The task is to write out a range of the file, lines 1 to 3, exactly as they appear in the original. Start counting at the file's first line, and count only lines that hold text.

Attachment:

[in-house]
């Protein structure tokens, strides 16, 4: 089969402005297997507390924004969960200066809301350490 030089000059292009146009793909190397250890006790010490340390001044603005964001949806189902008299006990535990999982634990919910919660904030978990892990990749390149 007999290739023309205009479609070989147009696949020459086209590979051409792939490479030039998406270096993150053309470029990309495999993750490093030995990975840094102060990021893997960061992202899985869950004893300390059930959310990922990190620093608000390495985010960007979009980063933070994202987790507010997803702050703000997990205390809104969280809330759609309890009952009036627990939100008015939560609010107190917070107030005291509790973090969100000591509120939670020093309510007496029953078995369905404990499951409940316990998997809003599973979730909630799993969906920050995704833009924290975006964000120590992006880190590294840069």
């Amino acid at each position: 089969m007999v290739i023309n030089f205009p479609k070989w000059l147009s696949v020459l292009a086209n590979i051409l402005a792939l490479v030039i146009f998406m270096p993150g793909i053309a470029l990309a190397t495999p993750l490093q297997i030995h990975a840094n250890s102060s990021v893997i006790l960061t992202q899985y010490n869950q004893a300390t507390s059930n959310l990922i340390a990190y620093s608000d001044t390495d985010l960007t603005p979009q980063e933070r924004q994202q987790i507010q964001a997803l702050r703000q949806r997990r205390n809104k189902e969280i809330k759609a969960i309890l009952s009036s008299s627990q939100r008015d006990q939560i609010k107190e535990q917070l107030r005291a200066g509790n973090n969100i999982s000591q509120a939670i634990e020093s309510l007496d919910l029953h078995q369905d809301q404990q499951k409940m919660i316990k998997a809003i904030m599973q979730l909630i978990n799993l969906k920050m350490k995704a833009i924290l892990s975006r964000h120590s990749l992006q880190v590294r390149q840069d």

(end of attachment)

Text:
[in-house]
């Protein structure tokens, strides 16, 4: 089969402005297997507390924004969960200066809301350490 030089000059292009146009793909190397250890006790010490340390001044603005964001949806189902008299006990535990999982634990919910919660904030978990892990990749390149 007999290739023309205009479609070989147009696949020459086209590979051409792939490479030039998406270096993150053309470029990309495999993750490093030995990975840094102060990021893997960061992202899985869950004893300390059930959310990922990190620093608000390495985010960007979009980063933070994202987790507010997803702050703000997990205390809104969280809330759609309890009952009036627990939100008015939560609010107190917070107030005291509790973090969100000591509120939670020093309510007496029953078995369905404990499951409940316990998997809003599973979730909630799993969906920050995704833009924290975006964000120590992006880190590294840069």
């Amino acid at each position: 089969m007999v290739i023309n030089f205009p479609k070989w000059l147009s696949v020459l292009a086209n590979i051409l402005a792939l490479v030039i146009f998406m270096p993150g793909i053309a470029l990309a190397t495999p993750l490093q297997i030995h990975a840094n250890s102060s990021v893997i006790l960061t992202q899985y010490n869950q004893a300390t507390s059930n959310l990922i340390a990190y620093s608000d001044t390495d985010l960007t603005p979009q980063e933070r924004q994202q987790i507010q964001a997803l702050r703000q949806r997990r205390n809104k189902e969280i809330k759609a969960i309890l009952s009036s008299s627990q939100r008015d006990q939560i609010k107190e535990q917070l107030r005291a200066g509790n973090n969100i999982s000591q509120a939670i634990e020093s309510l007496d919910l029953h078995q369905d809301q404990q499951k409940m919660i316990k998997a809003i904030m599973q979730l909630i978990n799993l969906k920050m350490k995704a833009i924290l892990s975006r964000h120590s990749l992006q880190v590294r390149q840069d």